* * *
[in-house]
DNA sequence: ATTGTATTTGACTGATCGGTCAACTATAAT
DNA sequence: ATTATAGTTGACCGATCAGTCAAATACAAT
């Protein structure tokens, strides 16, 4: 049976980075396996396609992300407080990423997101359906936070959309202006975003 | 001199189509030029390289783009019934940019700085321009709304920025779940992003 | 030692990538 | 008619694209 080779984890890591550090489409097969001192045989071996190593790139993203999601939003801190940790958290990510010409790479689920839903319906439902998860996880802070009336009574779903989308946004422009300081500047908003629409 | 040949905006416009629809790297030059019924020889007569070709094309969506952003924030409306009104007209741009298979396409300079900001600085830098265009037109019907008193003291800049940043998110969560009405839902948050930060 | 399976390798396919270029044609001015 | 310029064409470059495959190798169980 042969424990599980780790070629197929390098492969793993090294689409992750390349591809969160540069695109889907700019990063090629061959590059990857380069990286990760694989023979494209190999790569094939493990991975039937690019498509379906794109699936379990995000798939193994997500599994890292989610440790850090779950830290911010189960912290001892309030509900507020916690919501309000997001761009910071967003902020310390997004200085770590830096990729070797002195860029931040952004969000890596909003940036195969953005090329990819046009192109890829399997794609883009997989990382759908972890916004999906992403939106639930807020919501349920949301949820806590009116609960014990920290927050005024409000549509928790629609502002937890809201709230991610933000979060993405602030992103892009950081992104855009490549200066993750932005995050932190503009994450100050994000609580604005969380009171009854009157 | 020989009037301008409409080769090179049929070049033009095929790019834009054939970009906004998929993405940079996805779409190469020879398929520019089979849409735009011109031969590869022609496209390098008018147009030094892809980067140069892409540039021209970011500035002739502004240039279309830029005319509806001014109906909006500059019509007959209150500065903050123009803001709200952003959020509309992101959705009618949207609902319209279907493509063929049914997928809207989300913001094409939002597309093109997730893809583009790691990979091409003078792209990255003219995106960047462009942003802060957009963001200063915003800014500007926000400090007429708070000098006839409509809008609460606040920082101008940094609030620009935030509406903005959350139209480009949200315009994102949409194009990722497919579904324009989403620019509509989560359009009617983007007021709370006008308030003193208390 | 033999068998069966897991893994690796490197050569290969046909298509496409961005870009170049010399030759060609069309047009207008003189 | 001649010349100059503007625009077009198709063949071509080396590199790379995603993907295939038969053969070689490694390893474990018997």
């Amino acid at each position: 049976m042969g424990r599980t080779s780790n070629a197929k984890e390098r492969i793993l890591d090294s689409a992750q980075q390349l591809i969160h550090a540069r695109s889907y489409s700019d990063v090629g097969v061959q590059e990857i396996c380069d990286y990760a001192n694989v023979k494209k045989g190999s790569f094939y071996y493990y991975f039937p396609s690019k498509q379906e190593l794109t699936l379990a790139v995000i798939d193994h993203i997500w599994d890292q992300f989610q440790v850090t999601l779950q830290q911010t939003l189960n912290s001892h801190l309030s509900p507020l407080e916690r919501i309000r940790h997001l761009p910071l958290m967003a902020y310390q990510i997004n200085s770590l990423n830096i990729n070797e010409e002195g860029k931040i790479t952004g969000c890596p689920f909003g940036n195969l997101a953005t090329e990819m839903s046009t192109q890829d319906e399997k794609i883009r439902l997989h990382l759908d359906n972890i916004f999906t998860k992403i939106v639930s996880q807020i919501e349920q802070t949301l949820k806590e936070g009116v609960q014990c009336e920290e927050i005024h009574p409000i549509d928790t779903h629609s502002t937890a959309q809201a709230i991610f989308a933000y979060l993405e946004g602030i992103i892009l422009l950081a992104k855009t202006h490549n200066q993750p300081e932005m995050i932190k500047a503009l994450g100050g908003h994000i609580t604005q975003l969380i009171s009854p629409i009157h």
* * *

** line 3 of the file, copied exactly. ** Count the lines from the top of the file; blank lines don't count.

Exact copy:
DNA sequence: ATTATAGTTGACCGATCAGTCAAATACAAT